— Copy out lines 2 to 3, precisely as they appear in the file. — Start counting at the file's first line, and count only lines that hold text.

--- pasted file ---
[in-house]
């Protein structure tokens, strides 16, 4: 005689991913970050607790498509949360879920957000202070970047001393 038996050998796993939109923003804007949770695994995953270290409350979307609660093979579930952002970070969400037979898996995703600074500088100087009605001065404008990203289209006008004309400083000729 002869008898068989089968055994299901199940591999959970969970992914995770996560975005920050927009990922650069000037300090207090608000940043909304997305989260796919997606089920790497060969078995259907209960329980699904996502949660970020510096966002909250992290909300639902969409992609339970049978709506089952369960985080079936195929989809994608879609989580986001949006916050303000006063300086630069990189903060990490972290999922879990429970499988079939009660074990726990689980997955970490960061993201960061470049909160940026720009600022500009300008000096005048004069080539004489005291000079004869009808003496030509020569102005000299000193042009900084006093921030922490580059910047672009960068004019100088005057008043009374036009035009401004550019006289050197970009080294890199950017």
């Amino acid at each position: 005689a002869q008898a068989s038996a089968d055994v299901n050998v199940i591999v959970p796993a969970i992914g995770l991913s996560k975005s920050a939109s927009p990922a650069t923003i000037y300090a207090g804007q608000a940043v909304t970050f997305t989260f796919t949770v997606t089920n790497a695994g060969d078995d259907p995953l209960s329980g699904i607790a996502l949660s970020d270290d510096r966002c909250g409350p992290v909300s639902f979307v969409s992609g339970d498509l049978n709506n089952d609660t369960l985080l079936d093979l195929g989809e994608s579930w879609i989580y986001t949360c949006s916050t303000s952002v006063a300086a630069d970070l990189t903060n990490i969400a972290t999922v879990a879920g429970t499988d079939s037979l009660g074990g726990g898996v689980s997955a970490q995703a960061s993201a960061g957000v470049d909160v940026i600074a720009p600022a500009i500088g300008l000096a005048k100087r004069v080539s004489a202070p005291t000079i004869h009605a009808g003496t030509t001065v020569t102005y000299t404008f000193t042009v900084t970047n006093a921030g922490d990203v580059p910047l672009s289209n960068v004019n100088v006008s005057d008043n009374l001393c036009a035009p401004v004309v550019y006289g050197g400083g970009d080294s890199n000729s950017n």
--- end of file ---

């Protein structure tokens, strides 16, 4: 005689991913970050607790498509949360879920957000202070970047001393 038996050998796993939109923003804007949770695994995953270290409350979307609660093979579930952002970070969400037979898996995703600074500088100087009605001065404008990203289209006008004309400083000729 002869008898068989089968055994299901199940591999959970969970992914995770996560975005920050927009990922650069000037300090207090608000940043909304997305989260796919997606089920790497060969078995259907209960329980699904996502949660970020510096966002909250992290909300639902969409992609339970049978709506089952369960985080079936195929989809994608879609989580986001949006916050303000006063300086630069990189903060990490972290999922879990429970499988079939009660074990726990689980997955970490960061993201960061470049909160940026720009600022500009300008000096005048004069080539004489005291000079004869009808003496030509020569102005000299000193042009900084006093921030922490580059910047672009960068004019100088005057008043009374036009035009401004550019006289050197970009080294890199950017």
């Amino acid at each position: 005689a002869q008898a068989s038996a089968d055994v299901n050998v199940i591999v959970p796993a969970i992914g995770l991913s996560k975005s920050a939109s927009p990922a650069t923003i000037y300090a207090g804007q608000a940043v909304t970050f997305t989260f796919t949770v997606t089920n790497a695994g060969d078995d259907p995953l209960s329980g699904i607790a996502l949660s970020d270290d510096r966002c909250g409350p992290v909300s639902f979307v969409s992609g339970d498509l049978n709506n089952d609660t369960l985080l079936d093979l195929g989809e994608s579930w879609i989580y986001t949360c949006s916050t303000s952002v006063a300086a630069d970070l990189t903060n990490i969400a972290t999922v879990a879920g429970t499988d079939s037979l009660g074990g726990g898996v689980s997955a970490q995703a960061s993201a960061g957000v470049d909160v940026i600074a720009p600022a500009i500088g300008l000096a005048k100087r004069v080539s004489a202070p005291t000079i004869h009605a009808g003496t030509t001065v020569t102005y000299t404008f000193t042009v900084t970047n006093a921030g922490d990203v580059p910047l672009s289209n960068v004019n100088v006008s005057d008043n009374l001393c036009a035009p401004v004309v550019y006289g050197g400083g970009d080294s890199n000729s950017n």